According to Wikipedia just over 600,000 people live in the City of Vancouver, and some 2.5 million live in Metro Vancouver. So what municipality do the three quarters of people who don’t live in Vancouver proper call home? There are many different answers, of course, but for some 470,000 folks the answer is the City of Surrey. The community is growing by leaps and bounds, and it’s not all big box stores and strip malls. One example of Surrey’s commitment to fostering local arts and culture is the Surrey International Children’s Festival, happening May 22-24, 2014 at the Surrey Arts Centre and Bear Creek Park. We recently connected with the festival’s Artistic Director (and Vancouver mom) Marnie Perrin, to find out more about this fabulous annual event.
Vancouver Mom and Stilt Walker
Marnie has a Bachelor of Fine Arts in Theatre from SFU. She performed in the Vancouver professional theatre scene, including children’s theatre. This led her to get involved with the Public Dreams society, which in turn led her to become a stilt performer. After her two daughters were born, she became the Special Events Manager for Public Dreams when she needed a job with more predictable hours. Her experiences with Public Dreams led her to join the City of Surrey in 2006, and she helped put on the 2007 Surrey International Children’s Festival.
On her role as Artistic Director, Marnie shares, “All of the performances that we bring every year I have to see and choose.” That means attending a lot of children’s theatre. To help bring in higher-quality acts, the festival joined the Canadian Children’s Festival Network in 2008. This is a way for the festival to bring in international groups. One of this year’s highlights, Erth’s Dinosaur Zoo from Australia, is one example. Marnie says, “I’m very passionate about the artists we’re bringing in to the festival. They’re top-notch working professionals.”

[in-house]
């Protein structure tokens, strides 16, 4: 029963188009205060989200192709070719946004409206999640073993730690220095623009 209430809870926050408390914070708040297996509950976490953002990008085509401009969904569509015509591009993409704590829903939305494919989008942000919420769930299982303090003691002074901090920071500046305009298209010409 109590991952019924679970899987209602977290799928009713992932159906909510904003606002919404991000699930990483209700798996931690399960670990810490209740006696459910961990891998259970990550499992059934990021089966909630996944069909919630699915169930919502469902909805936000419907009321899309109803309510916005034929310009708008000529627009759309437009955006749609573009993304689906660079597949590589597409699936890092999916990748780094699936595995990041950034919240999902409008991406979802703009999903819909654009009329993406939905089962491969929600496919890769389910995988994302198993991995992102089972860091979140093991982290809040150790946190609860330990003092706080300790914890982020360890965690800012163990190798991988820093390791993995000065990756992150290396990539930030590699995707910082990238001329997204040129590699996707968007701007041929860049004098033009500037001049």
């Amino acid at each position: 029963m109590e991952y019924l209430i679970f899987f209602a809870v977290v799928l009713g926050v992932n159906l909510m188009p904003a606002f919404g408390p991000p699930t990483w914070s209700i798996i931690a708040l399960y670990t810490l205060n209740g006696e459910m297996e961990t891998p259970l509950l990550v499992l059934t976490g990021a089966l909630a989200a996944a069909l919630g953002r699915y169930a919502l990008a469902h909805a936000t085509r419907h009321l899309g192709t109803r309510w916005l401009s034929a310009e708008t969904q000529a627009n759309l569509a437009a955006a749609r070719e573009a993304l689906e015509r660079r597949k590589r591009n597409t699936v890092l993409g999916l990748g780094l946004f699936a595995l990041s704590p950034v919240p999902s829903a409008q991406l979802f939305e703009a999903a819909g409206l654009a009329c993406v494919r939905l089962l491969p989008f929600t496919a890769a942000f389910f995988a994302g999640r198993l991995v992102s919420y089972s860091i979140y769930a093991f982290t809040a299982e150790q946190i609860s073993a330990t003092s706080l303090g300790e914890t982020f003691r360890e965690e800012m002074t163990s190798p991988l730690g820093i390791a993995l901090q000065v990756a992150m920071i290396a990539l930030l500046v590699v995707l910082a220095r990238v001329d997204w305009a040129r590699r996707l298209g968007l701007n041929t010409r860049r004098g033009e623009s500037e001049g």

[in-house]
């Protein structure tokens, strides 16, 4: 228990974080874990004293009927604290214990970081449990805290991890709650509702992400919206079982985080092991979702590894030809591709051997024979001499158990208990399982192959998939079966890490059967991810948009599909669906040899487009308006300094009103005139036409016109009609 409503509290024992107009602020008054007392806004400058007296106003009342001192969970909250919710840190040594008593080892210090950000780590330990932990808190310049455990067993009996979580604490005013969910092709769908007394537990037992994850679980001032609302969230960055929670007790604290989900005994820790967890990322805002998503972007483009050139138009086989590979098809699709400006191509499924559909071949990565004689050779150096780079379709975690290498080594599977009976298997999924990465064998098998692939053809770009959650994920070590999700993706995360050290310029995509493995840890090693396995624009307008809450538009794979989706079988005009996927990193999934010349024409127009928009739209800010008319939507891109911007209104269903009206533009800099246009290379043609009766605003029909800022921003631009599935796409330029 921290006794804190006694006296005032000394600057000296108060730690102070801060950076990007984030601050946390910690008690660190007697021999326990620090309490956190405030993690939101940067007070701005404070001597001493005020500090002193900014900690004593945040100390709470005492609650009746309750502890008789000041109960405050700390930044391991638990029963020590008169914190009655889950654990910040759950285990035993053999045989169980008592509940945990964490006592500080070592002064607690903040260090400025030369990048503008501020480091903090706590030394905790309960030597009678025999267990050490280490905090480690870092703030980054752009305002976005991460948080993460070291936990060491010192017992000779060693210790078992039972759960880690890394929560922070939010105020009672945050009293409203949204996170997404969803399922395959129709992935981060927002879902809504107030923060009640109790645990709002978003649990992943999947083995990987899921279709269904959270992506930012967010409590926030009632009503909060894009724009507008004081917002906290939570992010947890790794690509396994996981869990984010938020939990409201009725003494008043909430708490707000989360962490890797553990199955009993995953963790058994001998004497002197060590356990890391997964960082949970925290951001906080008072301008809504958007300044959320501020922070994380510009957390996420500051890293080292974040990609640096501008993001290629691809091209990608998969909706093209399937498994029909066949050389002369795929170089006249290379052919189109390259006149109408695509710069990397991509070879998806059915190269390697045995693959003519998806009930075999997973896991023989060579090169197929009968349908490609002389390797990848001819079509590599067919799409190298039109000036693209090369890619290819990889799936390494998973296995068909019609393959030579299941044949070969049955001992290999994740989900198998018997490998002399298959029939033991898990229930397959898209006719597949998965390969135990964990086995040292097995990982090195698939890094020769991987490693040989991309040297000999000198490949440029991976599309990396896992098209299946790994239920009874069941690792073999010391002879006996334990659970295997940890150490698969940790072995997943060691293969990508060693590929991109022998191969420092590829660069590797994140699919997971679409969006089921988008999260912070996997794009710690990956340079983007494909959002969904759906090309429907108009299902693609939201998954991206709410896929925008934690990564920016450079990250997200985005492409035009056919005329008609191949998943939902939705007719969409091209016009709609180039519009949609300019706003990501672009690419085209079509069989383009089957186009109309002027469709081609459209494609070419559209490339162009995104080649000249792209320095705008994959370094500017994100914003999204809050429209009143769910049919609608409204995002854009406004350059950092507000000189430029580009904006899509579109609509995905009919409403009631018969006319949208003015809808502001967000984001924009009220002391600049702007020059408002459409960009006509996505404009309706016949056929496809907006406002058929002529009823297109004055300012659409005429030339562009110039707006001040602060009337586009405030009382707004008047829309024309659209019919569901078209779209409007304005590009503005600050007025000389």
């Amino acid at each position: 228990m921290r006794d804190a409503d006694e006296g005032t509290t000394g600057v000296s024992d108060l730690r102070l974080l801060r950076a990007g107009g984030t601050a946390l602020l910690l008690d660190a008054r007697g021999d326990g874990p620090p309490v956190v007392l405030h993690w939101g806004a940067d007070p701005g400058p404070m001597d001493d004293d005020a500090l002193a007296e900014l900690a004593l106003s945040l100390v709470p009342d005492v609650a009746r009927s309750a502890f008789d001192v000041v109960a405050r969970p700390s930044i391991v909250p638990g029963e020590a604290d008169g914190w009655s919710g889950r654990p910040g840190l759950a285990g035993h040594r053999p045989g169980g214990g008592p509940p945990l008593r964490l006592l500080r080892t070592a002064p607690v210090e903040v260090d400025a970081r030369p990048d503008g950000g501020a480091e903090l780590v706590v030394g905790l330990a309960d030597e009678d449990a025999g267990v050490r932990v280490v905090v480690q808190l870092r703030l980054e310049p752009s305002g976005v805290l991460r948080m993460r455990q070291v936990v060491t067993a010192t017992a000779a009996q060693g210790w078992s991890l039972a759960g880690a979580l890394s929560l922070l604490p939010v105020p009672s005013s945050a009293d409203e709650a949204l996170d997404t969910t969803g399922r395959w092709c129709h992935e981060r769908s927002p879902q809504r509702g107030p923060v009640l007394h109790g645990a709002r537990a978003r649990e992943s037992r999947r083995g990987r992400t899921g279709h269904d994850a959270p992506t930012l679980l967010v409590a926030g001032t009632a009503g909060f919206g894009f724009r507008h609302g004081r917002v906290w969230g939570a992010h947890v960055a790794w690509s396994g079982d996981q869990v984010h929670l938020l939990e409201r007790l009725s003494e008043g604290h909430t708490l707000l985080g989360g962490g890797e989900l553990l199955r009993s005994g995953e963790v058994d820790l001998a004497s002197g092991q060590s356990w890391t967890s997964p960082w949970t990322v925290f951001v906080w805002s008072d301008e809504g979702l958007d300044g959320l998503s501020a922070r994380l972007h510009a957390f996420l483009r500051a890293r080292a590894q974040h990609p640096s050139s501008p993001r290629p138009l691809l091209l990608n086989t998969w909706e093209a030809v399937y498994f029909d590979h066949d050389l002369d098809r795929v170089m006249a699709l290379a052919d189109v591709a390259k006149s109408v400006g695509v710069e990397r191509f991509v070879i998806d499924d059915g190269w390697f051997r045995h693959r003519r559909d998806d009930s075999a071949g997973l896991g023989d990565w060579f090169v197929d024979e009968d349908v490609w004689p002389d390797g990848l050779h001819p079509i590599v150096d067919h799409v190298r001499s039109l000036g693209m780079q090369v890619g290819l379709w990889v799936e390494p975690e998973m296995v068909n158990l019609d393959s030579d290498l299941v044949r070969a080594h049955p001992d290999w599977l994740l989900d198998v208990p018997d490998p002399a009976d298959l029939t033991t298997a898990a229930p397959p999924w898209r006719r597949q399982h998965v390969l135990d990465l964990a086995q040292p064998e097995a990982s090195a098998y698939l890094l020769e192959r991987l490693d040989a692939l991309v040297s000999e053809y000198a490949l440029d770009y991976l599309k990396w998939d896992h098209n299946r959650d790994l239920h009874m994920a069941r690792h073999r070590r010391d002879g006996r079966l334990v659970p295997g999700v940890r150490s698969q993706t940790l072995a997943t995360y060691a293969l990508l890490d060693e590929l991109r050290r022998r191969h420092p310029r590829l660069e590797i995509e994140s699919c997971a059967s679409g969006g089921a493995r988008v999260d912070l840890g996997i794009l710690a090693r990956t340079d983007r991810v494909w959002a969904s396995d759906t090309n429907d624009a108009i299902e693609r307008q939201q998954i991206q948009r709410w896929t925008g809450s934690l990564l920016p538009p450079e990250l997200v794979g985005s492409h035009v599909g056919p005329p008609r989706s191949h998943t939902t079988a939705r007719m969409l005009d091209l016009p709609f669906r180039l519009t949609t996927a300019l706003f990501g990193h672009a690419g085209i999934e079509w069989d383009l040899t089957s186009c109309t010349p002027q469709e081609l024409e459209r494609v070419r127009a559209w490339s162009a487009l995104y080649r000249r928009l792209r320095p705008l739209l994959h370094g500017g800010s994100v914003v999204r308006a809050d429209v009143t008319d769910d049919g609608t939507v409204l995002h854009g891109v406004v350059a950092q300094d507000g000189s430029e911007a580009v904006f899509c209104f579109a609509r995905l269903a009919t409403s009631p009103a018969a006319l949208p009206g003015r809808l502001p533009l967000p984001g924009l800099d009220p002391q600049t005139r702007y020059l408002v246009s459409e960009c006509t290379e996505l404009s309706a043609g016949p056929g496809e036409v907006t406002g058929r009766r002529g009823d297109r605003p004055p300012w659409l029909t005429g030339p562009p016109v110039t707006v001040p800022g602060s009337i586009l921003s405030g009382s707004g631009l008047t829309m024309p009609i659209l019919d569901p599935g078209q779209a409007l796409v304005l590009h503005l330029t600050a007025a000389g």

Surrey International Children’s Festival
Marnie’s involvement in the Surrey International Children’s Festival is very personal to her. She explains, “I grew up in Surrey when it was farmland. I also grew up to be very creative. As I got older I found there weren’t many opportunities for a creative being. This is a way to give back to the children of Surrey. As Surrey is growing in leaps and bounds I’m excited that we’re creating artistic opportunities.”
If you attend the festival, you’ll find that it’s broken down into three areas: top-notch ticketed performances, 18 hands-on arts activities on-site and community engagement. Those on-site activities happen under tents, so that you can enjoy them rain or shine. While site admission is free, there is a small charge ($5 per child) for art activities, and you do have to pay for performances. There are activities and shows appropriate for kids from babies right on up to age 12, so there’s lots of fun to be had. If you want access to the ticketed performances as well, you can get an all-access pass for $12 for the Saturday, which will get you into everything except Erth’s Dinosaur Zoo. Plus, one perk of its suburban location is the ample free parking.
An Arts Explosion
We asked Marnie what folks are missing if they haven’t visited Surrey recently. She says, “There’s an explosion happening in Surrey right now. There’s a contemporary gallery that’s at the forefront not just locally but nationally. Surrey gets that people don’t want to come out and see industrial sites. They want to see parks and galleries and heritage sites.” They also want to attend events like the Surrey International Children’s Festival.
To find out more about the festival, including how to get tickets, visit www.surrey.ca/childrensfestival.
Amber Strocel is a writer, aspiring math teacher, suburbanite, wife and mom of two. She believes in the power of the Internet to connect people, and she believes that numbers are the poetry of the universe. You can often find her knitting, sewing, volunteering, working in her garden, and sneaking chocolate when no one's looking. She blogs at Strocel.com and shares her photos on Instagram as @AmberStrocel.